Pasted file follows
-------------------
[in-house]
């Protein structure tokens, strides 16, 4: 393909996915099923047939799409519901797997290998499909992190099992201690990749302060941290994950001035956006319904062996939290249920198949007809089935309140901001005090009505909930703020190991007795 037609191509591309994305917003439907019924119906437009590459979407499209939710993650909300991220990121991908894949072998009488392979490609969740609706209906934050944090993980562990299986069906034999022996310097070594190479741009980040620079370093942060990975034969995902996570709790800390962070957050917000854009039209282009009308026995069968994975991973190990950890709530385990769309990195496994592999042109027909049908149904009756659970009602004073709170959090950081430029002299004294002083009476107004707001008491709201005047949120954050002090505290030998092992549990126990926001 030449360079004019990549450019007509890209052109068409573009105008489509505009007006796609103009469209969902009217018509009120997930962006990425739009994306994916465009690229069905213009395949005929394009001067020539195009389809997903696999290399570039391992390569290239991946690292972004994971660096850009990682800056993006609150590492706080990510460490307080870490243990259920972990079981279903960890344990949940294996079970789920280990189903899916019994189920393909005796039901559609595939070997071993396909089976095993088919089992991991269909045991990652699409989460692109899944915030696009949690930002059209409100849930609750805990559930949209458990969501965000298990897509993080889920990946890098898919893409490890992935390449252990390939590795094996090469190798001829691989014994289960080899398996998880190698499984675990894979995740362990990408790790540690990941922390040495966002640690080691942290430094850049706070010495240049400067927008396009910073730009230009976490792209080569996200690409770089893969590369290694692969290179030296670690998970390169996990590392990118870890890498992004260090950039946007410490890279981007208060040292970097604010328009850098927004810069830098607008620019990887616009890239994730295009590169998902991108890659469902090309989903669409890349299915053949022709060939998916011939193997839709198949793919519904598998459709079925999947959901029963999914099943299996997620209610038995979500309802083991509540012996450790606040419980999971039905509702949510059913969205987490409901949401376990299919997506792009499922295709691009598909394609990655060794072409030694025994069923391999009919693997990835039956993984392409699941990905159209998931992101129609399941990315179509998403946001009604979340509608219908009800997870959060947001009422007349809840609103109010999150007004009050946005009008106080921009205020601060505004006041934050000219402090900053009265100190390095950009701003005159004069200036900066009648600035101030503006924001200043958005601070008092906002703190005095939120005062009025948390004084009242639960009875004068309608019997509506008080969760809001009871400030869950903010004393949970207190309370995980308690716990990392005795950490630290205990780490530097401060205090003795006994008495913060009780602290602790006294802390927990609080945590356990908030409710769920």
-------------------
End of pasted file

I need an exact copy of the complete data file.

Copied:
[in-house]
């Protein structure tokens, strides 16, 4: 393909996915099923047939799409519901797997290998499909992190099992201690990749302060941290994950001035956006319904062996939290249920198949007809089935309140901001005090009505909930703020190991007795 037609191509591309994305917003439907019924119906437009590459979407499209939710993650909300991220990121991908894949072998009488392979490609969740609706209906934050944090993980562990299986069906034999022996310097070594190479741009980040620079370093942060990975034969995902996570709790800390962070957050917000854009039209282009009308026995069968994975991973190990950890709530385990769309990195496994592999042109027909049908149904009756659970009602004073709170959090950081430029002299004294002083009476107004707001008491709201005047949120954050002090505290030998092992549990126990926001 030449360079004019990549450019007509890209052109068409573009105008489509505009007006796609103009469209969902009217018509009120997930962006990425739009994306994916465009690229069905213009395949005929394009001067020539195009389809997903696999290399570039391992390569290239991946690292972004994971660096850009990682800056993006609150590492706080990510460490307080870490243990259920972990079981279903960890344990949940294996079970789920280990189903899916019994189920393909005796039901559609595939070997071993396909089976095993088919089992991991269909045991990652699409989460692109899944915030696009949690930002059209409100849930609750805990559930949209458990969501965000298990897509993080889920990946890098898919893409490890992935390449252990390939590795094996090469190798001829691989014994289960080899398996998880190698499984675990894979995740362990990408790790540690990941922390040495966002640690080691942290430094850049706070010495240049400067927008396009910073730009230009976490792209080569996200690409770089893969590369290694692969290179030296670690998970390169996990590392990118870890890498992004260090950039946007410490890279981007208060040292970097604010328009850098927004810069830098607008620019990887616009890239994730295009590169998902991108890659469902090309989903669409890349299915053949022709060939998916011939193997839709198949793919519904598998459709079925999947959901029963999914099943299996997620209610038995979500309802083991509540012996450790606040419980999971039905509702949510059913969205987490409901949401376990299919997506792009499922295709691009598909394609990655060794072409030694025994069923391999009919693997990835039956993984392409699941990905159209998931992101129609399941990315179509998403946001009604979340509608219908009800997870959060947001009422007349809840609103109010999150007004009050946005009008106080921009205020601060505004006041934050000219402090900053009265100190390095950009701003005159004069200036900066009648600035101030503006924001200043958005601070008092906002703190005095939120005062009025948390004084009242639960009875004068309608019997509506008080969760809001009871400030869950903010004393949970207190309370995980308690716990990392005795950490630290205990780490530097401060205090003795006994008495913060009780602290602790006294802390927990609080945590356990908030409710769920």